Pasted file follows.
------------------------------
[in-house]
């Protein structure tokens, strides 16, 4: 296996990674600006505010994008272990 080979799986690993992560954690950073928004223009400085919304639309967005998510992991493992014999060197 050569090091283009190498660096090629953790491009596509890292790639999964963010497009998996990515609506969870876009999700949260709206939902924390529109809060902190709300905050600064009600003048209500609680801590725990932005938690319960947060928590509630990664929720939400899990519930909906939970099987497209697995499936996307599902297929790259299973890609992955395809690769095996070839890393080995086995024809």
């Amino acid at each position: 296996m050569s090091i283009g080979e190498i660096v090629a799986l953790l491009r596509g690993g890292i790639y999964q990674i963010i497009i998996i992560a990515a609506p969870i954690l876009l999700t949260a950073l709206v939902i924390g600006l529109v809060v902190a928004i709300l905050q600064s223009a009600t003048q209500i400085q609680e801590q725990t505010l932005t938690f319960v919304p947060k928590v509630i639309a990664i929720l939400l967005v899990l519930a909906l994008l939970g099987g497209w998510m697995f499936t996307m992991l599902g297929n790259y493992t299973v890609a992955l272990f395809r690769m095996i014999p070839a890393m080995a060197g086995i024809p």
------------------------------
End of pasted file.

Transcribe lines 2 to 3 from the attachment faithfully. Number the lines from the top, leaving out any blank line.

């Protein structure tokens, strides 16, 4: 296996990674600006505010994008272990 080979799986690993992560954690950073928004223009400085919304639309967005998510992991493992014999060197 050569090091283009190498660096090629953790491009596509890292790639999964963010497009998996990515609506969870876009999700949260709206939902924390529109809060902190709300905050600064009600003048209500609680801590725990932005938690319960947060928590509630990664929720939400899990519930909906939970099987497209697995499936996307599902297929790259299973890609992955395809690769095996070839890393080995086995024809």
């Amino acid at each position: 296996m050569s090091i283009g080979e190498i660096v090629a799986l953790l491009r596509g690993g890292i790639y999964q990674i963010i497009i998996i992560a990515a609506p969870i954690l876009l999700t949260a950073l709206v939902i924390g600006l529109v809060v902190a928004i709300l905050q600064s223009a009600t003048q209500i400085q609680e801590q725990t505010l932005t938690f319960v919304p947060k928590v509630i639309a990664i929720l939400l967005v899990l519930a909906l994008l939970g099987g497209w998510m697995f499936t996307m992991l599902g297929n790259y493992t299973v890609a992955l272990f395809r690769m095996i014999p070839a890393m080995a060197g086995i024809p």